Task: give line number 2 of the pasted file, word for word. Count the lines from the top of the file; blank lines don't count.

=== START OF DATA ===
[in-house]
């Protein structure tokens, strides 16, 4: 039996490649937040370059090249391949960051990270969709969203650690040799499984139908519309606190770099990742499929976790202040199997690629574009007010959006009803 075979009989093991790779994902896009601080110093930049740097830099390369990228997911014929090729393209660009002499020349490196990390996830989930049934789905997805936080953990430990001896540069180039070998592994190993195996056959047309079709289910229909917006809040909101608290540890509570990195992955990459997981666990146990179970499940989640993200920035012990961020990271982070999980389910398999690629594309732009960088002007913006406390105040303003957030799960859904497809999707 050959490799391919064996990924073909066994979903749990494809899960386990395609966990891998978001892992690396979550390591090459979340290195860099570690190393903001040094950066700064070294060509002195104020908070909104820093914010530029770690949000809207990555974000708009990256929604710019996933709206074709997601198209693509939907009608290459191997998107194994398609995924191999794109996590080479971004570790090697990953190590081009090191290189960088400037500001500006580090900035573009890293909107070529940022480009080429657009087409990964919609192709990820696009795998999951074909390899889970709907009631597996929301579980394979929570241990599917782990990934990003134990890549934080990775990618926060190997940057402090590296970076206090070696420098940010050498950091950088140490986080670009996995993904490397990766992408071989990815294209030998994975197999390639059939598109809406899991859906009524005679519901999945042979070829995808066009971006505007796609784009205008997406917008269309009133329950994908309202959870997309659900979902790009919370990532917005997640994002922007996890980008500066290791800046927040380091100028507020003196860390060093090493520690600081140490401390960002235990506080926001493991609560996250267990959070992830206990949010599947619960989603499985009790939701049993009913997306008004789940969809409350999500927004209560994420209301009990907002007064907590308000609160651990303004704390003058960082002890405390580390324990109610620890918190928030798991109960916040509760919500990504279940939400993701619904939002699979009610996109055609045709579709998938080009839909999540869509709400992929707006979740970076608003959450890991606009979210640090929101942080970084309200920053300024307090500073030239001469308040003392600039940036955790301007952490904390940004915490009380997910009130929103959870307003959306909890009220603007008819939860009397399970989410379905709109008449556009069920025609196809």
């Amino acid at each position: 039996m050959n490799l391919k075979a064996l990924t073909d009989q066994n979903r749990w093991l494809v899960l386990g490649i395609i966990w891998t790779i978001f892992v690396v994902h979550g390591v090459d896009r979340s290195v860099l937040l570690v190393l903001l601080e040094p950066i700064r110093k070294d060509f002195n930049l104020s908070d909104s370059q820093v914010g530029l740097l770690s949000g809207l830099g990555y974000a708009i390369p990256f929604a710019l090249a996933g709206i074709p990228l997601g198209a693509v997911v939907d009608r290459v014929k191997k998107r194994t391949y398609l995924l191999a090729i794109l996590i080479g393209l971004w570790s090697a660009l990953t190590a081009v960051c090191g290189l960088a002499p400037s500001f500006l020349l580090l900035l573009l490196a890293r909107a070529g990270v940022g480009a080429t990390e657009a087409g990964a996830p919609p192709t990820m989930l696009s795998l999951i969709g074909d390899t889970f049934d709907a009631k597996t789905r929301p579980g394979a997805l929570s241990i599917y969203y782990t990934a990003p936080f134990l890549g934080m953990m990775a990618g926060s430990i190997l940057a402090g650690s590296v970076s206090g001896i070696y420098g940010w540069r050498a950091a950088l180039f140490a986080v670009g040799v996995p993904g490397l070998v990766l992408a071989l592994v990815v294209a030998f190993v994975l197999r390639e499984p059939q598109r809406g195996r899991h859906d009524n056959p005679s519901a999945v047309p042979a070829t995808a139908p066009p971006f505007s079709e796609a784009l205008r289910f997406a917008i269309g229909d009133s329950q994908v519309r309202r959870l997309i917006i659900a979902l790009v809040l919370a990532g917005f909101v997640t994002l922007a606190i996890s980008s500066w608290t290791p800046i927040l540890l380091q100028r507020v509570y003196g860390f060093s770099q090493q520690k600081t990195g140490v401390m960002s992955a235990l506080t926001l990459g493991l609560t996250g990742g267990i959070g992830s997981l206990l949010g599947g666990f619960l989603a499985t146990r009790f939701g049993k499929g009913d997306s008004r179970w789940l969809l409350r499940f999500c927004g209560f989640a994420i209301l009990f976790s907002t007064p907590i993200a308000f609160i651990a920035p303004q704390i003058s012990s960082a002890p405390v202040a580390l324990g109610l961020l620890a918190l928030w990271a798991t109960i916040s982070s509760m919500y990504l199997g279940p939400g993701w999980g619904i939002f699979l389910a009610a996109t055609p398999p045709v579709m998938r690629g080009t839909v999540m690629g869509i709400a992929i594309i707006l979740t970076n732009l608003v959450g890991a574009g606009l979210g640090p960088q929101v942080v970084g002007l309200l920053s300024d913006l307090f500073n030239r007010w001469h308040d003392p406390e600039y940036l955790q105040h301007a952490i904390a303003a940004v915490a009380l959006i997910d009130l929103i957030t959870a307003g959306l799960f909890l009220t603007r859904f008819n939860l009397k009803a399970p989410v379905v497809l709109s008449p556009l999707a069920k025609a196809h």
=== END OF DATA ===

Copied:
């Protein structure tokens, strides 16, 4: 039996490649937040370059090249391949960051990270969709969203650690040799499984139908519309606190770099990742499929976790202040199997690629574009007010959006009803 075979009989093991790779994902896009601080110093930049740097830099390369990228997911014929090729393209660009002499020349490196990390996830989930049934789905997805936080953990430990001896540069180039070998592994190993195996056959047309079709289910229909917006809040909101608290540890509570990195992955990459997981666990146990179970499940989640993200920035012990961020990271982070999980389910398999690629594309732009960088002007913006406390105040303003957030799960859904497809999707 050959490799391919064996990924073909066994979903749990494809899960386990395609966990891998978001892992690396979550390591090459979340290195860099570690190393903001040094950066700064070294060509002195104020908070909104820093914010530029770690949000809207990555974000708009990256929604710019996933709206074709997601198209693509939907009608290459191997998107194994398609995924191999794109996590080479971004570790090697990953190590081009090191290189960088400037500001500006580090900035573009890293909107070529940022480009080429657009087409990964919609192709990820696009795998999951074909390899889970709907009631597996929301579980394979929570241990599917782990990934990003134990890549934080990775990618926060190997940057402090590296970076206090070696420098940010050498950091950088140490986080670009996995993904490397990766992408071989990815294209030998994975197999390639059939598109809406899991859906009524005679519901999945042979070829995808066009971006505007796609784009205008997406917008269309009133329950994908309202959870997309659900979902790009919370990532917005997640994002922007996890980008500066290791800046927040380091100028507020003196860390060093090493520690600081140490401390960002235990506080926001493991609560996250267990959070992830206990949010599947619960989603499985009790939701049993009913997306008004789940969809409350999500927004209560994420209301009990907002007064907590308000609160651990303004704390003058960082002890405390580390324990109610620890918190928030798991109960916040509760919500990504279940939400993701619904939002699979009610996109055609045709579709998938080009839909999540869509709400992929707006979740970076608003959450890991606009979210640090929101942080970084309200920053300024307090500073030239001469308040003392600039940036955790301007952490904390940004915490009380997910009130929103959870307003959306909890009220603007008819939860009397399970989410379905709109008449556009069920025609196809």